One of the most popular columns I’ve ever written is about struggling with being on time. It led to a TV interview and over two years later people still regularly bring it up in conversation. But working on your own on-timeness can lead to an interesting new issue: being on time when others are not.
It’s one thing to be on time and have everything go smoothly. You can point to your on-timeness and feel a sense of self-satisfaction at having contributed to the proper flow of the universe by having aligned yourself with the way things are meant to be. Call it spiritual pride or call it enjoying the fruits of “skillful means,” we all enjoy it when we do the right thing and things go our way. But what about when you are on time and someone else isn’t?
There’s a long-distance bus I catch fairly often in the summer coming back to the city at the end of the weekend. My stop is in the middle of its route and, almost every time, the bus is about 10 minutes late. The place we wait isn’t covered and today it was 15 minutes late, in pouring rain. This is not convenient. I know it will probably be late, but I still have to make sure I’m there on time because every once in a while it is, and it doesn’t wait around for me if I’m late.
When the scheduled time arrives and the bus doesn’t, I see other travelers start checking the time. (I was going to say “checking their watches” but most people don’t check watches anymore, they check cell phones.) At first they do this as if to check their internal clock: “Isn’t it 11:50 yet? I’m sure it must be.” As the minutes tick by, the time checking starts getting more dramatic, as if to communicate: “You all see that the scheduled time is past and the bus isn’t here, right?!”
But the bus will arrive when it arrives no matter what we do. And if it’s on time and I’m late I’ll miss it. There’s no choice to make. Or action to hurry it up. Simple as that.
Like pressing the elevator button more than once, all the street theater has no effect on the result.
So I wait.
The outraged ego
Often patientily. Somtimes not quite. I’ve noticed that if and how much I’m bothered by waiting is in direct proportion to how much distress I went through to be there on time. If I am there in plenty of time and stroll comfortably up to the stop and join the first people in line, then all is right in the world. But if I miscalculate or something comes up at the last minute and I end up scrambling to get to the bus stop in time, anxious the whole way that it will be on time and I’ll miss it by a minute (there isn’t another one for hours) and then I end up waiting around, my ego is outraged. I didn’t need to rush! I didn’t need to stress myself out! My time is valuable; how dare they waste it!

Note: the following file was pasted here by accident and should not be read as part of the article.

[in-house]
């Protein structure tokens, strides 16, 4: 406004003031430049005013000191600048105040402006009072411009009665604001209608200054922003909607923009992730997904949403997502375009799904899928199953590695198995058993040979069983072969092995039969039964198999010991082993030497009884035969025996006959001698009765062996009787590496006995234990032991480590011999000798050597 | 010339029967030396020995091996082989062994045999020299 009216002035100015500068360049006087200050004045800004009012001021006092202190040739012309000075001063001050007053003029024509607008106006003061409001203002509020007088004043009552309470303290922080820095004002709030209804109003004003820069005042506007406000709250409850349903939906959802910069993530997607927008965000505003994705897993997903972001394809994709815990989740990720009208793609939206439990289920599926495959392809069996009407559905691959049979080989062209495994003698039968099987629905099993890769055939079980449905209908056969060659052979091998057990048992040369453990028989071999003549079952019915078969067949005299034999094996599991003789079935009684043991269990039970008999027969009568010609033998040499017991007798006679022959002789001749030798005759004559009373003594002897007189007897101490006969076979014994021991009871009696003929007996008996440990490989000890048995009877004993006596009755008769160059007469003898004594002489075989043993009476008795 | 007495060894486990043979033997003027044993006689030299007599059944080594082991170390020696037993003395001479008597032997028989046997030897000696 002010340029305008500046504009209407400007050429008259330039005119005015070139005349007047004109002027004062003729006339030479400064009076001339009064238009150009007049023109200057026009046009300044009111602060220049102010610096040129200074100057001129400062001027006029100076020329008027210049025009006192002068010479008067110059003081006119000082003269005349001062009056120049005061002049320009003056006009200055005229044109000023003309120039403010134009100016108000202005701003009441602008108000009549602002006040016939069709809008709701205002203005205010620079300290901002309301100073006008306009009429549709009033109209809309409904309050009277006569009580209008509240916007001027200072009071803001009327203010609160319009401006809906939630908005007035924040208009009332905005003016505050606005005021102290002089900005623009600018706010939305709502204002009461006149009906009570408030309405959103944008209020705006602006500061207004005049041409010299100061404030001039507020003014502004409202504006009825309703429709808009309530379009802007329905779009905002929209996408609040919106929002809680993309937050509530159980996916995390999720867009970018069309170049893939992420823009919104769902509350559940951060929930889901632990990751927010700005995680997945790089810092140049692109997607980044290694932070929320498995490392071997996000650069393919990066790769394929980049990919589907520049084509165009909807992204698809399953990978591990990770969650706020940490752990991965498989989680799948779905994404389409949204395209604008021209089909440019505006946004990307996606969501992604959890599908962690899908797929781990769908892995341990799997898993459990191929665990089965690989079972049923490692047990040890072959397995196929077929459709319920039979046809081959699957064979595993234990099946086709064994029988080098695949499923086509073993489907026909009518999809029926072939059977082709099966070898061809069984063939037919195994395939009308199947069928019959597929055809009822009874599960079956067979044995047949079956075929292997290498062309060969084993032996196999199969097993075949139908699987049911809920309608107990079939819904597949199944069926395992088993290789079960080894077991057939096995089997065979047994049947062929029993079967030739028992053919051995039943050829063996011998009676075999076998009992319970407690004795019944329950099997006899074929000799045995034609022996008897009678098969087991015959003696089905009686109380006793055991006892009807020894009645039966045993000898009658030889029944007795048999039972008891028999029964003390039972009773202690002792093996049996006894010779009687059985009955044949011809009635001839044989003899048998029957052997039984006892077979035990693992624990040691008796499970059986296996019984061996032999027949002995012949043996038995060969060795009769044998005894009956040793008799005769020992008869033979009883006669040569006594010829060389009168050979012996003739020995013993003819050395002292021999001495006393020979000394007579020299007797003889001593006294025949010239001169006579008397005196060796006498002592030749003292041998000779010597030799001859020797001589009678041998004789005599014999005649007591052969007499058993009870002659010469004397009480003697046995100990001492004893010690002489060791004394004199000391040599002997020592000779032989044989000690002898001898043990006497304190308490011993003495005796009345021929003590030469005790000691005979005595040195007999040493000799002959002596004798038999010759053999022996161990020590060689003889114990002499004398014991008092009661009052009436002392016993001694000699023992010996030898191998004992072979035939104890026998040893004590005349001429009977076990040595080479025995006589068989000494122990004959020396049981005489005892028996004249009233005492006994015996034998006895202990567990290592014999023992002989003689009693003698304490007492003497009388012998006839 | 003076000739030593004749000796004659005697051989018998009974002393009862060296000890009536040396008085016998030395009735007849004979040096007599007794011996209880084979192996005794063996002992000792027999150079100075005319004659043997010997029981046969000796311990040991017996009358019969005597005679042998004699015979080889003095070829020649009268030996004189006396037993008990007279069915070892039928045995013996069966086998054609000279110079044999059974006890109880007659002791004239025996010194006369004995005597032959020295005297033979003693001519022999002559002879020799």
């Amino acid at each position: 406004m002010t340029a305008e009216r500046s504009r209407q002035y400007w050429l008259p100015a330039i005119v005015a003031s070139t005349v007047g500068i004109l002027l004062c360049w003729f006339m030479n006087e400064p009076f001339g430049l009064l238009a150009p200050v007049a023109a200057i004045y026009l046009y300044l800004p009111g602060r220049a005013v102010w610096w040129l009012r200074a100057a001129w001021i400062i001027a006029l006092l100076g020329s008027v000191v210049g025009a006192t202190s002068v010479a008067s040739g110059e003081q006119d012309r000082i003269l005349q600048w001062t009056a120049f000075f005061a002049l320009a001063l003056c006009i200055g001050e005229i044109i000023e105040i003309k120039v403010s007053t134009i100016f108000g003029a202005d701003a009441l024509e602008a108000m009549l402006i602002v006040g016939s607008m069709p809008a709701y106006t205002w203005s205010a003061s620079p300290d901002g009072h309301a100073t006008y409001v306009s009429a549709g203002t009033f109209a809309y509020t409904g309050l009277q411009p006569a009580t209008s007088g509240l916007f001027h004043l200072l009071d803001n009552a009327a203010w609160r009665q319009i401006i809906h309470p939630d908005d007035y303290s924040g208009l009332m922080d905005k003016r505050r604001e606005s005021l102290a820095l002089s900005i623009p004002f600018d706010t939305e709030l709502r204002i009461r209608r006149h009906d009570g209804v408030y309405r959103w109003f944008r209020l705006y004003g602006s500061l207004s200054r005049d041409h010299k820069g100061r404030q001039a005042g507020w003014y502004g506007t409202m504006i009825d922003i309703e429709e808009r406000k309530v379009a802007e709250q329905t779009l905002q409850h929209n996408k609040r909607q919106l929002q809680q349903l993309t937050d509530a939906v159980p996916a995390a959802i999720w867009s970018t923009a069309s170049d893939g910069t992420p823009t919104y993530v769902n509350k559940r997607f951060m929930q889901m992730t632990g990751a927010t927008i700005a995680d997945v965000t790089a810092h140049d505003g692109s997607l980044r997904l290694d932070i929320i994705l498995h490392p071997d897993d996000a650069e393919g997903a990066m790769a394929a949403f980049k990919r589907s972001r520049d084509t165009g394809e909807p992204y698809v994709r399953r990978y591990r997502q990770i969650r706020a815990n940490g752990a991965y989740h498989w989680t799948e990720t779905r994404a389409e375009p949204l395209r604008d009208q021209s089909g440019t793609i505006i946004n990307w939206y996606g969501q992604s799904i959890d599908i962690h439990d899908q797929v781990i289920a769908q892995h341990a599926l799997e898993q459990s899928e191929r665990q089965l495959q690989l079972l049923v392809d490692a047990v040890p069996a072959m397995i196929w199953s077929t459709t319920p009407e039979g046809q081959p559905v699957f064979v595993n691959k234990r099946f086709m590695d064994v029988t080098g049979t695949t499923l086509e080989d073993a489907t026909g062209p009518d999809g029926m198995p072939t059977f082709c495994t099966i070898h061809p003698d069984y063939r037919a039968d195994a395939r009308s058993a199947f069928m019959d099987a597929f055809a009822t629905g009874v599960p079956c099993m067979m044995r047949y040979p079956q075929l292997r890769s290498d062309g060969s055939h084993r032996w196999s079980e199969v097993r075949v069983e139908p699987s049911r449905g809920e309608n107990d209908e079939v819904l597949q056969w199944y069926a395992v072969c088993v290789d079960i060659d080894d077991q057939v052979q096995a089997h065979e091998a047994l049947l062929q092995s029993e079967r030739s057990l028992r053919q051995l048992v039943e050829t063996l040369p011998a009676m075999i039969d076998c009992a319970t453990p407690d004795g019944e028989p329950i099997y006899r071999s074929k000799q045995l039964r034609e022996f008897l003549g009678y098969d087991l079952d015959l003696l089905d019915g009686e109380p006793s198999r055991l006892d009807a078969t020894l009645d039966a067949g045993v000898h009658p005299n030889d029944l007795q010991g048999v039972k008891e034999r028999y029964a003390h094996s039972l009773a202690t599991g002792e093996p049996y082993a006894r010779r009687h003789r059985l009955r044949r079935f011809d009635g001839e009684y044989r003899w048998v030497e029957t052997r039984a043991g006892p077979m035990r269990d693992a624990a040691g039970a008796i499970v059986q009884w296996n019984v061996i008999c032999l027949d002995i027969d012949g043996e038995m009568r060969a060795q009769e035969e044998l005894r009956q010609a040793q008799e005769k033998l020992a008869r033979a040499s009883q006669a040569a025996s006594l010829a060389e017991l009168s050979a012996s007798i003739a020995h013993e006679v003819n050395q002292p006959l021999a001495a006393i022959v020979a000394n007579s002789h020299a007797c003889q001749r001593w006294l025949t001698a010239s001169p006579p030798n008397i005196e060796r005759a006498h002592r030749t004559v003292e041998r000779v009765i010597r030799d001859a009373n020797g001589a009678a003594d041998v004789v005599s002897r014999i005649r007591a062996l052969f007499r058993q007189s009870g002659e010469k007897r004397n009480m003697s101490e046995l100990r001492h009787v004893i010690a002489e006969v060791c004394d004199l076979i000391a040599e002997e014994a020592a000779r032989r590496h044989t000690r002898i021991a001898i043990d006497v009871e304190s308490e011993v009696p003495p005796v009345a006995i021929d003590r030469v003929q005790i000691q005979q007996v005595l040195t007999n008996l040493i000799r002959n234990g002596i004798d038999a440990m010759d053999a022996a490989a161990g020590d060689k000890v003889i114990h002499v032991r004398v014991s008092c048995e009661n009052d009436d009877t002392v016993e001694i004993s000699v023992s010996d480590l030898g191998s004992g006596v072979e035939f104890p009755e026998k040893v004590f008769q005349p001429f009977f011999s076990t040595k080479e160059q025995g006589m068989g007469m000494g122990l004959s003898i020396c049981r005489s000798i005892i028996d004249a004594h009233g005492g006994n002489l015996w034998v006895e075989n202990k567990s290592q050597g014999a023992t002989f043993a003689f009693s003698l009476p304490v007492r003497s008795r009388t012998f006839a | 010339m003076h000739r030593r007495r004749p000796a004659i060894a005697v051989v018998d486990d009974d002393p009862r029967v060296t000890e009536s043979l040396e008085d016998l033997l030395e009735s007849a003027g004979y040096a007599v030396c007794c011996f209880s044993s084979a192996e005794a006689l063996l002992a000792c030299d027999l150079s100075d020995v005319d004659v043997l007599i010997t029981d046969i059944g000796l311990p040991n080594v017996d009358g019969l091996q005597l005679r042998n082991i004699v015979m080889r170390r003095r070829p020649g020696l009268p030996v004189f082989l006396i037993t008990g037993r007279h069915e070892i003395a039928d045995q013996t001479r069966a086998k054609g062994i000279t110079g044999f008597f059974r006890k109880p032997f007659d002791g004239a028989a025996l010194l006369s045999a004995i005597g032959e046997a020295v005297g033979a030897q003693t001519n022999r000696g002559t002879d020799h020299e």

This line of thinking veers into the magical when I start blaming the late bus for the fact that I am agitated from running late and having to rush. This doesn’t even make sense — but this is where the mind goes.
And being upset is all the crazier because, what actually happens if I’m on time and the bus is late? Well, I spend ten minutes enjoying the day (when it’s not raining), sometimes getting into an interesting conversation with one of the others waiting. It’s no hardship at all. It doesn’t even mean I’ll get home late; the bus makes up the time along the way.
Enjoying the present moment
Essentially, these thoughts all boil down to: I’m more important than anyone else; more important than the bus company having a schedule that helps them stay profitable; more important than the bus staying at a safe speed before it gets to my stop; more important than any human problems or equipment issues that contributed to the delay.
It doesn’t matter if you’re waiting for a bus or an elevator, for your turn in a line, or for that friend who often runs a little behind, the fact remains that working yourself up about it does no good.
So here’s what I propose: The next time you are waiting for someone or something and you find yourself getting irritated at them and the universe, pause, take a deep breath, perhaps spend a minute imagining that there might be a good reason they’re late (though that’s not important), and turn your attention to enjoying the present moment. If that doesn’t quite do it, pull out the big guns and pray for patience.
If you’re waiting with other people, smile at one of them or start a conversation. If there’s something you could be doing, like checking email or reading, you could turn your attention to that, though just being in the present moment is even better.
Often the irritation just evaporates. It was built on nothing but air in the first place.
What is your experience with waiting? Have you found other ways to be patient? Does it drive you crazy? Share below in the comments.
This column was originally published on August 25, 2011.